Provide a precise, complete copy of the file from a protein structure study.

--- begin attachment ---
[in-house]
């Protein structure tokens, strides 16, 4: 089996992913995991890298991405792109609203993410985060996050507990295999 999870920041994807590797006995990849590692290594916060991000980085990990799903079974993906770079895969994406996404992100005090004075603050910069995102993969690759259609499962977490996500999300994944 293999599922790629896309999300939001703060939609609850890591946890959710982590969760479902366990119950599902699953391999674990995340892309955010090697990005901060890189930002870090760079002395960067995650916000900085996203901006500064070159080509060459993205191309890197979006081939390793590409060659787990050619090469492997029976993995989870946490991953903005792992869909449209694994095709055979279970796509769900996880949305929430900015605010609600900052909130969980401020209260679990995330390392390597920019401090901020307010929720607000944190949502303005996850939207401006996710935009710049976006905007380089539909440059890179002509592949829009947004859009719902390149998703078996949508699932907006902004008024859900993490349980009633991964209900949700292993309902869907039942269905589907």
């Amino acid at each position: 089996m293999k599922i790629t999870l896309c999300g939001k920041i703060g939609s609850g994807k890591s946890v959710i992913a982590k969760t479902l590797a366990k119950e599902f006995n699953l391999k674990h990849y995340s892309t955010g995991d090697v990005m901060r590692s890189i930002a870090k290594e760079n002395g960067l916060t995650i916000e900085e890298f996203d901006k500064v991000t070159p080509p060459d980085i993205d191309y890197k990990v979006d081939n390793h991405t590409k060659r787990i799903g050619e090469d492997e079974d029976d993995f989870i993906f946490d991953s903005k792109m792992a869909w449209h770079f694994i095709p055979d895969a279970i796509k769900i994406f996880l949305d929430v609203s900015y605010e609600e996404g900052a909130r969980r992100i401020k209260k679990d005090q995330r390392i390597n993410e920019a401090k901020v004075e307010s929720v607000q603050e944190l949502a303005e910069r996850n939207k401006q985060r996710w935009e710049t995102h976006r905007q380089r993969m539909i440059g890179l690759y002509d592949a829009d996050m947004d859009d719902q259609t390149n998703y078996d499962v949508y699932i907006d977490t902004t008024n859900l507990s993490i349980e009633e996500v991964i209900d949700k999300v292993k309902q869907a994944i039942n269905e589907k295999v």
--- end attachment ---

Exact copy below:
[in-house]
């Protein structure tokens, strides 16, 4: 089996992913995991890298991405792109609203993410985060996050507990295999 999870920041994807590797006995990849590692290594916060991000980085990990799903079974993906770079895969994406996404992100005090004075603050910069995102993969690759259609499962977490996500999300994944 293999599922790629896309999300939001703060939609609850890591946890959710982590969760479902366990119950599902699953391999674990995340892309955010090697990005901060890189930002870090760079002395960067995650916000900085996203901006500064070159080509060459993205191309890197979006081939390793590409060659787990050619090469492997029976993995989870946490991953903005792992869909449209694994095709055979279970796509769900996880949305929430900015605010609600900052909130969980401020209260679990995330390392390597920019401090901020307010929720607000944190949502303005996850939207401006996710935009710049976006905007380089539909440059890179002509592949829009947004859009719902390149998703078996949508699932907006902004008024859900993490349980009633991964209900949700292993309902869907039942269905589907």
């Amino acid at each position: 089996m293999k599922i790629t999870l896309c999300g939001k920041i703060g939609s609850g994807k890591s946890v959710i992913a982590k969760t479902l590797a366990k119950e599902f006995n699953l391999k674990h990849y995340s892309t955010g995991d090697v990005m901060r590692s890189i930002a870090k290594e760079n002395g960067l916060t995650i916000e900085e890298f996203d901006k500064v991000t070159p080509p060459d980085i993205d191309y890197k990990v979006d081939n390793h991405t590409k060659r787990i799903g050619e090469d492997e079974d029976d993995f989870i993906f946490d991953s903005k792109m792992a869909w449209h770079f694994i095709p055979d895969a279970i796509k769900i994406f996880l949305d929430v609203s900015y605010e609600e996404g900052a909130r969980r992100i401020k209260k679990d005090q995330r390392i390597n993410e920019a401090k901020v004075e307010s929720v607000q603050e944190l949502a303005e910069r996850n939207k401006q985060r996710w935009e710049t995102h976006r905007q380089r993969m539909i440059g890179l690759y002509d592949a829009d996050m947004d859009d719902q259609t390149n998703y078996d499962v949508y699932i907006d977490t902004t008024n859900l507990s993490i349980e009633e996500v991964i209900d949700k999300v292993k309902q869907a994944i039942n269905e589907k295999v």